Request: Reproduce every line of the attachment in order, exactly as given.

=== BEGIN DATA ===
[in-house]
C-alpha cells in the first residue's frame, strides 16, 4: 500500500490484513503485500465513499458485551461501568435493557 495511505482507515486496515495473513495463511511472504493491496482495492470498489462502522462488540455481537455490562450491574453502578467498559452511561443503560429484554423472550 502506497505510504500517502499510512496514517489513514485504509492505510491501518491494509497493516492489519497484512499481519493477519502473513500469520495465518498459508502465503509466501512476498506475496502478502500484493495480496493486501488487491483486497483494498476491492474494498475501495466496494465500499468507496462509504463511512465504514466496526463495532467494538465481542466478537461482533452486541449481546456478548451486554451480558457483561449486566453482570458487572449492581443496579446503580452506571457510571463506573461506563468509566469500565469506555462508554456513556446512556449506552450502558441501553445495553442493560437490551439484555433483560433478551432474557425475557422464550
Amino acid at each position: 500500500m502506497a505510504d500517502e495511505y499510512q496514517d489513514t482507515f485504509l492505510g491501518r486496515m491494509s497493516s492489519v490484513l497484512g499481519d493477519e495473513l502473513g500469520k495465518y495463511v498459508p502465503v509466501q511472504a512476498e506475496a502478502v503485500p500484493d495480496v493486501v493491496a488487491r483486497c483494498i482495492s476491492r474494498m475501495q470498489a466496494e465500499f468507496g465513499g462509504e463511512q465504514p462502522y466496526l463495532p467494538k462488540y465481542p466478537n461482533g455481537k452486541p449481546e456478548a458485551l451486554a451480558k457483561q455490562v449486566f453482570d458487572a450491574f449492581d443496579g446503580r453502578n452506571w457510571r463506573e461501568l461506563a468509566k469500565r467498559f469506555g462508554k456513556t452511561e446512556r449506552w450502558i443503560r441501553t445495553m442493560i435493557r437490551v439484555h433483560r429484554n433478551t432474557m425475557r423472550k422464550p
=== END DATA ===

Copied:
[in-house]
C-alpha cells in the first residue's frame, strides 16, 4: 500500500490484513503485500465513499458485551461501568435493557 495511505482507515486496515495473513495463511511472504493491496482495492470498489462502522462488540455481537455490562450491574453502578467498559452511561443503560429484554423472550 502506497505510504500517502499510512496514517489513514485504509492505510491501518491494509497493516492489519497484512499481519493477519502473513500469520495465518498459508502465503509466501512476498506475496502478502500484493495480496493486501488487491483486497483494498476491492474494498475501495466496494465500499468507496462509504463511512465504514466496526463495532467494538465481542466478537461482533452486541449481546456478548451486554451480558457483561449486566453482570458487572449492581443496579446503580452506571457510571463506573461506563468509566469500565469506555462508554456513556446512556449506552450502558441501553445495553442493560437490551439484555433483560433478551432474557425475557422464550
Amino acid at each position: 500500500m502506497a505510504d500517502e495511505y499510512q496514517d489513514t482507515f485504509l492505510g491501518r486496515m491494509s497493516s492489519v490484513l497484512g499481519d493477519e495473513l502473513g500469520k495465518y495463511v498459508p502465503v509466501q511472504a512476498e506475496a502478502v503485500p500484493d495480496v493486501v493491496a488487491r483486497c483494498i482495492s476491492r474494498m475501495q470498489a466496494e465500499f468507496g465513499g462509504e463511512q465504514p462502522y466496526l463495532p467494538k462488540y465481542p466478537n461482533g455481537k452486541p449481546e456478548a458485551l451486554a451480558k457483561q455490562v449486566f453482570d458487572a450491574f449492581d443496579g446503580r453502578n452506571w457510571r463506573e461501568l461506563a468509566k469500565r467498559f469506555g462508554k456513556t452511561e446512556r449506552w450502558i443503560r441501553t445495553m442493560i435493557r437490551v439484555h433483560r429484554n433478551t432474557m425475557r423472550k422464550p